In different parts of the island of Sicily, two young men, both social outcasts lead their separate lives. The two remain separate and their lives are seen individually until the very end. They are both from low socio-economic backgrounds and both are somewhat isolated, with no close relationships.
The first is the boy, Oscar, who lives with his father and brother and works with them looking through junk to try and find scrap metal to sell. But Osar’s father constantly berates him and he and his brother share a silence when their mother, who left the family, is discussed.
Stanley, a Nigerian immigrant, begins with a close friend, Blessed, who lives with him. But while Stanley has a two-year visa to stay and work, Blessed is still waiting for his to be approved. When he is refused, he suddenly just disappears, and Stanley is alone. He cleans a church and is given food in return.
Both young men are poor and their lives are mainly composed of work. Occasionally we get a glimpse of a fun time such as Oscar cycling with his brother. And Stanley cooking a Nigerian meal for his friend and speaking of his early life.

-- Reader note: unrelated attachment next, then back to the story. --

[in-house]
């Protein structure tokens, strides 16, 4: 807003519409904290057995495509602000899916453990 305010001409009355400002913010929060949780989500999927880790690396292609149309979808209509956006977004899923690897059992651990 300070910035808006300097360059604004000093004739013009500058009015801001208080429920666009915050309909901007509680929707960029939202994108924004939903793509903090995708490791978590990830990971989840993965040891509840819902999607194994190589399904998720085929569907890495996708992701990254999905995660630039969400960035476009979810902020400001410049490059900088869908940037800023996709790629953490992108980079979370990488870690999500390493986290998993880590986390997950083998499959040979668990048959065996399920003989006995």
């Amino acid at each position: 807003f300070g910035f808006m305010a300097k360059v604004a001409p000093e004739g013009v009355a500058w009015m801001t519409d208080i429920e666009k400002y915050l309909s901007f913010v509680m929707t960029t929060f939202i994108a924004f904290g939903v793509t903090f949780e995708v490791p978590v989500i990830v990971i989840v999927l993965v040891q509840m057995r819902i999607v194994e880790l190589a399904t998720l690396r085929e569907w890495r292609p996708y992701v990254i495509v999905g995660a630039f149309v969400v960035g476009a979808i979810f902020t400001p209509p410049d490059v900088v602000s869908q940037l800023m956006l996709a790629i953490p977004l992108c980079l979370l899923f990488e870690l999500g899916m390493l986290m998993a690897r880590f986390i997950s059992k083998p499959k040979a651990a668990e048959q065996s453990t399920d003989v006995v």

It is amazing that this is a documentary about real people who play – an admittedly doctored – versions of themselves. Oscar’s father is a particularly nasty character. He says horrible things to his two sons and constantly calls Oscar stupid and a waste of space. When he tells the boys that their mother, who left the family, would have returned, “if she had loved you,” the boys’ faces express their pain.
Beautifully photographed, director Michele Pennetta, has managed to get moving and seemingly realistic performances from his non-actors.
• Il Mio Corpo was released in December in cinemas, which later closed. It can now be found on Curzon Home Cinema.